In my work as a Calgary psychologist and a Cochrane psychologist, I often help individuals and couples whose goal is to improve their relationships. This often entails helping them to improve their ability to discuss issues constructively.
One of the best ways to improve this ability is to use effective listening during discussions of issues. In the following sections, I will discuss how to use listening skills to improve constructive communication in a relationship.
Barriers to good listening when couples discuss issues
Good listening is essential for couples to constructively discuss issues because it allows for each partner to understand the other’s perspective. This include understanding each other’s thoughts, emotions and goals regarding the issue being discussed. Unfortunately, several factors interfere with good listening when couples discuss issues in a conventional conversational manner. These include:
1. There is no guarantee that each partner will have the opportunity to express their thoughts and feelings if one of the partners tends to talk more than the other. The same problematic dynamic can occur if one of the partners is extroverted while the other is introverted. Extroverts are more likely to say what is one their minds immediately while introverts tend to need time to think things through before speaking;
2. Each partner will often not get a chance to elaborate on the meaning behind their points for them to fully grasp each other’s thoughts and feelings on the issue. This barrier to good listening can occur because of conversational norms dictating that each partner should make their points succinctly or because the listener interrupts the speaker before they have had a chance to elaborate on their points;
3. Many times the ‘listener’ is thinking of the points they intend to respond with rather than focusing on what the speaker is saying;
The lack of good listening stemming from these factors makes it difficult for the partners to work through issues by addressing each other’s concerns. In addition, the frustration both partners experience from not being listened to predictably leads to greater use of non-constructive communication such as making negative comments about each other’s character or motives.
Fortunately, there is a method of discussing issues which is more conducive to good listening compared with conventional methods. I will discuss this method in the next section.
How to facilitate good listening: The Gottman-Rapoport technique
The Gottman-Rapoport technique is a communication skill which facilitates good listening in a simple but effective manner by using the following steps:
1. Each person takes turns being the speaker and the listener regarding a particular issue in their relationship. This allows for the speaker to elaborate on their points without being concerned about monopolizing the conversation or of being interrupted.
2. The speaker is asked to talk about their thoughts and feelings regarding the issue in a constructive manner rather than in a way which will lead the listener to feel defensive.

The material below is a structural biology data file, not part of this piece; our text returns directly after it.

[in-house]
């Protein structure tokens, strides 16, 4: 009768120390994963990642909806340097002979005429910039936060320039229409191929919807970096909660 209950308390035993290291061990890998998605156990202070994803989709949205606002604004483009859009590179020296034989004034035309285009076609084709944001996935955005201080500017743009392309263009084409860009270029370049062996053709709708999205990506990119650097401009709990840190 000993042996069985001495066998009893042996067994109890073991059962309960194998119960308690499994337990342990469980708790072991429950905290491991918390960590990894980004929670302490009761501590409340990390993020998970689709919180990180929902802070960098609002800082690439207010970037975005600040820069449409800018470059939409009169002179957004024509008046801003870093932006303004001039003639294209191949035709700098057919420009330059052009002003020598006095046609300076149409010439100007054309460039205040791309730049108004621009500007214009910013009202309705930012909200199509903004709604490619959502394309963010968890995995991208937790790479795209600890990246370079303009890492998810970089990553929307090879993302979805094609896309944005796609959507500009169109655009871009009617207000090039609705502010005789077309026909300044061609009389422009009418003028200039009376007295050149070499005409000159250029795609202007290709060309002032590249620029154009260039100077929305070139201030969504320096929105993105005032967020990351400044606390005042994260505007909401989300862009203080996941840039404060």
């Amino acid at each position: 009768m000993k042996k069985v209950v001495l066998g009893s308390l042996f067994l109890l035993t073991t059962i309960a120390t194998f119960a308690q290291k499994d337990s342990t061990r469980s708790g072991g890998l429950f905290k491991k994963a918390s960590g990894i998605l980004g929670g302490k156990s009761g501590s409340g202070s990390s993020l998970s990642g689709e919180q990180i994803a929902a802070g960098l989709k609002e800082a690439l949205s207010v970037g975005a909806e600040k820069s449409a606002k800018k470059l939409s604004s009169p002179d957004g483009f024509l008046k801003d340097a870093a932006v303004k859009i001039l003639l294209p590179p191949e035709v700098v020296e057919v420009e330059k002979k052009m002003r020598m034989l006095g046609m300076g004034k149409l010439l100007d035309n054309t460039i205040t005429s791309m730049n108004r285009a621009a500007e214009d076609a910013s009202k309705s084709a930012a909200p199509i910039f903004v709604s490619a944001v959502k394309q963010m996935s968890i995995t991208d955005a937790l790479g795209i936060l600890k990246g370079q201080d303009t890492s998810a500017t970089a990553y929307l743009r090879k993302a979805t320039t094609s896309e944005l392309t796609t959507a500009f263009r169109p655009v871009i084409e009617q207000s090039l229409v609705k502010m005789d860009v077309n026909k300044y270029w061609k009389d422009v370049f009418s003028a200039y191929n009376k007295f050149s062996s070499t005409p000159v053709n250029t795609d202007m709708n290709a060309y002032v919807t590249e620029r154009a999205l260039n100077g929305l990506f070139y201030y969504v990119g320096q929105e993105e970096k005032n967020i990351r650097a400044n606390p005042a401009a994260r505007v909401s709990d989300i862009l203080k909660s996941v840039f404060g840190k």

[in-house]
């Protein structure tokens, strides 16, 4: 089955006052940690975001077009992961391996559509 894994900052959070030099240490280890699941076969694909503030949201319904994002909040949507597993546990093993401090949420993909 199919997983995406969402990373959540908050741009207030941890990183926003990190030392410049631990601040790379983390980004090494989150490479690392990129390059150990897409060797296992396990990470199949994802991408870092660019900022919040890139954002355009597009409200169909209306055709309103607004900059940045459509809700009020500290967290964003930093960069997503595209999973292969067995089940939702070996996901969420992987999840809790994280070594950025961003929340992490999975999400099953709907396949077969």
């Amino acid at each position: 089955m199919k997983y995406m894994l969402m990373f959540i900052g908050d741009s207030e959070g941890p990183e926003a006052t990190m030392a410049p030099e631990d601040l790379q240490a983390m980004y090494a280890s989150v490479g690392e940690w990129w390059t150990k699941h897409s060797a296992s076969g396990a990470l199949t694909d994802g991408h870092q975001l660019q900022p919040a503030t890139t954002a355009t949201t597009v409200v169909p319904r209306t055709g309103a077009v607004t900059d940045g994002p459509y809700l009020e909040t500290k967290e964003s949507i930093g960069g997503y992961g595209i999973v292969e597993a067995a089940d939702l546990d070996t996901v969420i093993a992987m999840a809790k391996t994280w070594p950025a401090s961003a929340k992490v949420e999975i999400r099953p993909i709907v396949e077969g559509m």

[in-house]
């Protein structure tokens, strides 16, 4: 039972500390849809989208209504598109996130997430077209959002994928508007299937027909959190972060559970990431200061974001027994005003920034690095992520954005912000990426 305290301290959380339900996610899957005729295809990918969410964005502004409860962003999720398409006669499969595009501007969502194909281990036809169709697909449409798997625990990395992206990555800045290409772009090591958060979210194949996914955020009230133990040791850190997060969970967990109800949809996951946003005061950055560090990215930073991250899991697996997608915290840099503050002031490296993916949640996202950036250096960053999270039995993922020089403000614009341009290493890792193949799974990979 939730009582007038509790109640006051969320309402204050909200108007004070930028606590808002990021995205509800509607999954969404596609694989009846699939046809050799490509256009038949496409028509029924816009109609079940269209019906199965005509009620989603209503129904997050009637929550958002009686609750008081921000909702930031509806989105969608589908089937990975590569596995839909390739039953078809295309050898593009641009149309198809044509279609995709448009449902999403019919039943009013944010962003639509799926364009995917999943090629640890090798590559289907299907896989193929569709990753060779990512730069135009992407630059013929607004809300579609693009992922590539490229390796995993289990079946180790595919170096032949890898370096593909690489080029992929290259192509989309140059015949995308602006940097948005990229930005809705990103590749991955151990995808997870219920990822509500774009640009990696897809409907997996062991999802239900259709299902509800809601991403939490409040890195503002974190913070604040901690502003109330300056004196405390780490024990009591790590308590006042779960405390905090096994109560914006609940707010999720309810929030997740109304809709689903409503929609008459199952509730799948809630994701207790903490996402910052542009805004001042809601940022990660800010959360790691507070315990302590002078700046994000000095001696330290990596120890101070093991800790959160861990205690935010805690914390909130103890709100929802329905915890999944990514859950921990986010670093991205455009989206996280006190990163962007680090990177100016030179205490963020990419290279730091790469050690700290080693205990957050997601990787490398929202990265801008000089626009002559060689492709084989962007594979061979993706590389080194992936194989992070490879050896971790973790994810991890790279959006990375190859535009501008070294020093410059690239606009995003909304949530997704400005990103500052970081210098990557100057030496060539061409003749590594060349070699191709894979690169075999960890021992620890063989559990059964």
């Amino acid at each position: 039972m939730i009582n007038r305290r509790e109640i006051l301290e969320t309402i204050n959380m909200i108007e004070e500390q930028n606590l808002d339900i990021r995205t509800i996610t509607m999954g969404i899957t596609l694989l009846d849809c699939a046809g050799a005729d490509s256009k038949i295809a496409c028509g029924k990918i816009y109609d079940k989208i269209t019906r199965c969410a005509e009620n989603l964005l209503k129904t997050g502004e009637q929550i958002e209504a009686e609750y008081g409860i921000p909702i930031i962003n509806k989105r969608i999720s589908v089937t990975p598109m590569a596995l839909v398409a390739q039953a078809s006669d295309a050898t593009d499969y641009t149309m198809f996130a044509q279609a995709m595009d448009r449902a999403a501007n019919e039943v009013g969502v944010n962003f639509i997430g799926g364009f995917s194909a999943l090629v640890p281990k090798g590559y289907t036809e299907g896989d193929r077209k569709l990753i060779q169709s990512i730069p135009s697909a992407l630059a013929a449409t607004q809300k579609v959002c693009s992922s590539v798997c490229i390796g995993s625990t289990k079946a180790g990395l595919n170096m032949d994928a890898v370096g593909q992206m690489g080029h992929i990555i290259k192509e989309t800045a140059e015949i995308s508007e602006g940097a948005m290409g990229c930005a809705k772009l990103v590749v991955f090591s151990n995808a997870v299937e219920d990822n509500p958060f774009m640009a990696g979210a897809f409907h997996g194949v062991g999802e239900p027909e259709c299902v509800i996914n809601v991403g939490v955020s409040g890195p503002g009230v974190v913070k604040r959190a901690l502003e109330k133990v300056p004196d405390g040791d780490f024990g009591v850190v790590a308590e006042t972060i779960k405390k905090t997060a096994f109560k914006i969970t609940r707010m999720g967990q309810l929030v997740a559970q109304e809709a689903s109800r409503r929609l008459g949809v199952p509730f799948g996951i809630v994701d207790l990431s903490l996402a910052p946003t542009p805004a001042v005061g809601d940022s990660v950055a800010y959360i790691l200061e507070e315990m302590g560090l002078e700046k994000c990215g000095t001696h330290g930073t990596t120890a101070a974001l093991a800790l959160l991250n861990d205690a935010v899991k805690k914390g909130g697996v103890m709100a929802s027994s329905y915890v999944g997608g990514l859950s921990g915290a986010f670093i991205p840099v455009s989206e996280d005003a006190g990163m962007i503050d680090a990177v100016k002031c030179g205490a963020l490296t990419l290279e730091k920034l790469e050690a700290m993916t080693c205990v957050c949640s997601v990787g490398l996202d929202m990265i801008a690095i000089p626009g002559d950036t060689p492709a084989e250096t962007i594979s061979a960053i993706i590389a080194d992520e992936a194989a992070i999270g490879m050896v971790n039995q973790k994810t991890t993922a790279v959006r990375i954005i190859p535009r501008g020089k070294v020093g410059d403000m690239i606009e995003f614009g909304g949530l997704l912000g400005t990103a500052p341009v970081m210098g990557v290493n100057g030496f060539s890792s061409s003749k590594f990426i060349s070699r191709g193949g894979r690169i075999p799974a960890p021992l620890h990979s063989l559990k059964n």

3. The listener is instructed to focus solely on understanding the speaker by writing down what they are saying.
4. After the speaker has finished expressing their thoughts and feelings, the listener is asked to read aloud from their notes what they heard the speaker say. Doing so ensures that the listener will grasp the main points the speaker has made. It also helps the speaker realize that the listener has truly listened to them and understands what their thoughts and feelings are on the issue. Finally, this reflecting back by the listener allows the speaker to point out if the listener happened to miss something they said or did not get it quite right.
5. Once this process has finished, the partners switch roles with the person who had been the speaker becoming the listener and vice-versa.
6. For the best results, choose a time to use this technique when you and your partner are both in a relatively low-stress state as this will enhance the likelihood of the speaker expressing their points constructively and of the listener being fully attentive to the points the speaker is making.
An additional benefit of the technique: It is virtually fight-proof
An additional benefit of the technique is that, if the guidelines are followed, it is virtually fight-proof. So if you and your partner are stuck on an issue and are reluctant to discuss it for fear of getting into an argument, this technique will allow each of you to express your thoughts and feelings without having such concerns.
A good follow-up to using the technique: Addressing each other’s concerns
When I use this technique in couples counselling, I often suggest a follow-up exercise. This entails each partner writing down actions they can take to address the other’s concerns which they learned about when they were in the role of listener.
I invite each partner to refer to the notes they took as listener when doing this follow-up assignment. This follow-up assignment adds to the benefits of the Gottman-Rapoport technique by addressing the concerns of both partners which were identified using the technique.
Making a habit of using the Gottman-Rapoport technique for discussing issues can make a significant positive difference in your relationship.
May you use listening skills to improve communication in your relationships,